WHAT WOULD YOU DO - if your income were taken of?

As a concept basic income has been kicked around in various guises for centuries, gaining adherents across a strikingly broad swath of the ideological spectrum, from English social Philosopher Thomas More to the American revolutionary Thomas Maine.

*WITH JOBS PRECARIOUS, scattered communities set up trial handouts. So, one need not be a  card-carrying revolutionary to deduce that global-capitalism has a problem*.

In much of the world, angry workers denounce a shortage of jobs paying enough to support middle-class life. Economists puzzle over the fix for persistently weak wage growth, just as robots appear poised to replace the millions of human workers.

At the annual gatherings of the global elite in the Swiss resort of Davos, billionaire chieftains debate how to make  capitalism kinder to masses to defuse populism.

Enter the universal basic income.

The idea is gaining traction in many countries as a proposal to soften the edges of capitalism. Though the details and the philosophies vary from place to place, the general notion is that the government hands out regular checks to everyone, regardless of income or whether people are working.

The money ensures food and shelter for all, while removing the stigma of public support.

Some posit basic income as a way to let market forces work ruthless magic, delivering innovation and economic growth while laying a down a cushion for those who fail.

Others present it as a means of liberating people from wretched, poverty-level jobs, allowing workers to organize for better conditions or devote time to organize for better conditions or devote time to artistic exploits.

Another school sees at as the required response to an era in which work no longer can be relied on upon to finance basic needs.

''We see the increasing precariousness of employment,'' said Karl Widerquist, a philosopher at  George Town University in Qatar, and a prominent advocate for a universal safety net.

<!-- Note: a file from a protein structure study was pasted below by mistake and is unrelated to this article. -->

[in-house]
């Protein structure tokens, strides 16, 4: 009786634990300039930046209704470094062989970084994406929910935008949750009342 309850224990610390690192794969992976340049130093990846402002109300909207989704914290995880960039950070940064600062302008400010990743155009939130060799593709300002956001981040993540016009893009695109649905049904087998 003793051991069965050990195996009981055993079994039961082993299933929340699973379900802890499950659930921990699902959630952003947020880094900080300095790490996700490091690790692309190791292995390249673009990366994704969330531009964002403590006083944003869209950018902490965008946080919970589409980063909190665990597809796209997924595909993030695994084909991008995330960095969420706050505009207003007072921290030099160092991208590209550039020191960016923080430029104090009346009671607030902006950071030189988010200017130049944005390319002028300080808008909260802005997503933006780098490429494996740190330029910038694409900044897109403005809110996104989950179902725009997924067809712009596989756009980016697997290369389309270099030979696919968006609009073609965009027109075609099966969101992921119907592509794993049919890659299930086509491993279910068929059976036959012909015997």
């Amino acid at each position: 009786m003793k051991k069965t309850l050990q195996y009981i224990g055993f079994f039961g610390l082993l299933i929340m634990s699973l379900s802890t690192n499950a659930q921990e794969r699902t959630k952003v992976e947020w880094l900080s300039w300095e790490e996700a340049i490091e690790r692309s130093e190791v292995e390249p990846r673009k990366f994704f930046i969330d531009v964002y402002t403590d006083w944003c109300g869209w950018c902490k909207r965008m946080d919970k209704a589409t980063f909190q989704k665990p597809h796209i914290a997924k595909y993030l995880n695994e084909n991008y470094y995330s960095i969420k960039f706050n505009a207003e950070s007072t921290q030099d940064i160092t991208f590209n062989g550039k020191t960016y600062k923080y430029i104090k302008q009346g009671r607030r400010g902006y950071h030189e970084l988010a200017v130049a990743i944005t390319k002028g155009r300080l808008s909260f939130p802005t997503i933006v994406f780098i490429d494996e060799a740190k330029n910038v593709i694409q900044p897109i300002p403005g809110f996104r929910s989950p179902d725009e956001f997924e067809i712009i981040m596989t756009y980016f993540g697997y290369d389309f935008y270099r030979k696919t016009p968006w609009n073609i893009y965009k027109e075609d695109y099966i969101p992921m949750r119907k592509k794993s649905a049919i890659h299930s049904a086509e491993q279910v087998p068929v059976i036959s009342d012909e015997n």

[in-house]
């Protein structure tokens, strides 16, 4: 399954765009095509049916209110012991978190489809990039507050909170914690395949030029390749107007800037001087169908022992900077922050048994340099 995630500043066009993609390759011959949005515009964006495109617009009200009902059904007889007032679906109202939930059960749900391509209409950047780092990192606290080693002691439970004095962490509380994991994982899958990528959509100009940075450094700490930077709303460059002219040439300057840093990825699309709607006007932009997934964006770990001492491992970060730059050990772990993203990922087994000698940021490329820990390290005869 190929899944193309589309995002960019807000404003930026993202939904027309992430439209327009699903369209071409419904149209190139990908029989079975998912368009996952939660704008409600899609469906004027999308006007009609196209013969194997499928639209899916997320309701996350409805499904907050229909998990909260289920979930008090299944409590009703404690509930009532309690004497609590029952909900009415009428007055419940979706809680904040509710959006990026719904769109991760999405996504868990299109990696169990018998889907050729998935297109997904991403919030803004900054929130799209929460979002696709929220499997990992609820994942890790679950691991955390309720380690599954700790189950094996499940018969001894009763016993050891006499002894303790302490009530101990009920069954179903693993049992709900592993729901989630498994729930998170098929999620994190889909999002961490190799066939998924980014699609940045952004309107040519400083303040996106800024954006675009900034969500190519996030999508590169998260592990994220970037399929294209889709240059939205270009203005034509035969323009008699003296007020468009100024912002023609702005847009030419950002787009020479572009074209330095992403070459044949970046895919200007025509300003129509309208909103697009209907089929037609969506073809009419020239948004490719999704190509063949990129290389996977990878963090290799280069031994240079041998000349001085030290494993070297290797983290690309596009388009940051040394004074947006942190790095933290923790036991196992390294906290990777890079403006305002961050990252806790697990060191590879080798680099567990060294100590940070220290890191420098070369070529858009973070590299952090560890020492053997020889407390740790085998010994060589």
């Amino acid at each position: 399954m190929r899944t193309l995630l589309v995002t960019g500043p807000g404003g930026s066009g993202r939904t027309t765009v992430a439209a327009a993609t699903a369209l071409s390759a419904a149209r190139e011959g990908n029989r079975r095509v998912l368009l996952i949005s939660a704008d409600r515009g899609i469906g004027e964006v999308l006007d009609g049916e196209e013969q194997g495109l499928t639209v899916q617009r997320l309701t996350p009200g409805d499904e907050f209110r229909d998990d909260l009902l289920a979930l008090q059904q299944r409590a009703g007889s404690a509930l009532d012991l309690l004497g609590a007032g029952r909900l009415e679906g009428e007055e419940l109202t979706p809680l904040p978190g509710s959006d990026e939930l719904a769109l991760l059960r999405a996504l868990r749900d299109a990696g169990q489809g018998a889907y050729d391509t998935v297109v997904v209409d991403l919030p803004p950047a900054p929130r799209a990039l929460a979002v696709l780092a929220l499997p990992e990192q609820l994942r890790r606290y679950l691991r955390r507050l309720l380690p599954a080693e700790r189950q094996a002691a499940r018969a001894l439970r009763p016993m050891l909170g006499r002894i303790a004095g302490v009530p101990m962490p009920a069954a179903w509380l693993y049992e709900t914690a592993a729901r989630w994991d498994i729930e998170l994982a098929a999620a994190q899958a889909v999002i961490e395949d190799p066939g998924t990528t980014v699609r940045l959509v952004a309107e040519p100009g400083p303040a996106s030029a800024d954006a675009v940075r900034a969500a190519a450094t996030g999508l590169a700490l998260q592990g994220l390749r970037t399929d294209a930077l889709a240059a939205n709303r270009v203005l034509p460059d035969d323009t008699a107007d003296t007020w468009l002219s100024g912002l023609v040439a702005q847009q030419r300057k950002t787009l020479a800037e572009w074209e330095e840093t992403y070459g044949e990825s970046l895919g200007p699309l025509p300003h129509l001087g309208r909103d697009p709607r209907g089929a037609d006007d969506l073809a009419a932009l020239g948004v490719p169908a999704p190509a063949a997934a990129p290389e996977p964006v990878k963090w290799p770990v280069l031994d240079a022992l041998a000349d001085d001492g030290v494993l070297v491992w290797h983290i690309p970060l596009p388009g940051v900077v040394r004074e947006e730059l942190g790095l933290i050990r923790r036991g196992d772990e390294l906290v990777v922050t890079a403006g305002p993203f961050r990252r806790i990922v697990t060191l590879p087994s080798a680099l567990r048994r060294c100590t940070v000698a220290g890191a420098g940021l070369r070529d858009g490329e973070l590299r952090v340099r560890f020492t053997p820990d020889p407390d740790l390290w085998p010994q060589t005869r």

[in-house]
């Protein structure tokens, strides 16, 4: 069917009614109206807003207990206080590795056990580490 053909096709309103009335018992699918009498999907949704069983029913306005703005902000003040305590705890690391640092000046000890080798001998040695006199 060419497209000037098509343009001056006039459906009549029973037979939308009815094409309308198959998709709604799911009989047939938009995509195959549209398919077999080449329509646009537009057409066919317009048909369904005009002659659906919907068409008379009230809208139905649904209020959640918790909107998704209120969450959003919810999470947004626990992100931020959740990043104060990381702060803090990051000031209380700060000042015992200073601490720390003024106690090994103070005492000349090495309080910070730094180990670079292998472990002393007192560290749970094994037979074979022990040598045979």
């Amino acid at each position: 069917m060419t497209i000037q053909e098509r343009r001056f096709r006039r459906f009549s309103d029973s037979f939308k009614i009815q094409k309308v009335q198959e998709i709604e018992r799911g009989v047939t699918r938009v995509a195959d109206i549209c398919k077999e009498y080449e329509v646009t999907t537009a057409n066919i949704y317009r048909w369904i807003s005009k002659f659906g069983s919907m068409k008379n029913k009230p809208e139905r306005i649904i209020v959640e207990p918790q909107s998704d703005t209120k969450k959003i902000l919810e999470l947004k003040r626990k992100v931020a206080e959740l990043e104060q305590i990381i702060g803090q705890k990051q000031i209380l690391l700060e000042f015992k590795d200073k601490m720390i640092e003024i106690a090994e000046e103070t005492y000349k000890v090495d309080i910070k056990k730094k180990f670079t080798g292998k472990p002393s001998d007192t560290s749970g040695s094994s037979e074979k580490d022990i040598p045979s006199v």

''Basic income gives the worker the power to say, ''Well, if Walmart's not going to pay me enough, then I'm just going to work there.''

The universal basic income is clearly an idea with momentum.

Early this year, Finland kicked off a  two-year national experiment in basic income.

In the United States, a trial was recently completed in Oakland, Calif., and another is about to begin in nearby Stockton, a community hit hard by the  Great recession and the attendant epidemic in home foreclosures.

The province of Ontario is enrolling participants for a basic income trial. Several cities in the Netherlands are exploring what happens when they hand out cash grants unconditionally to people already receiving some form of public support.

A similar test is underway in Barcelona, Spain.

A nonprofit organization, GiveDirectly, is proceeding with plans to provide  universal cash grants in rural Kenya.

The Honor and Serving of  latest Global Operational Research on Poverty, Basic Income, Social Security continues to Part 2. !WOW! thanks author and researcher  Pieter S. Goodman.


Post a Comment

Grace A Comment!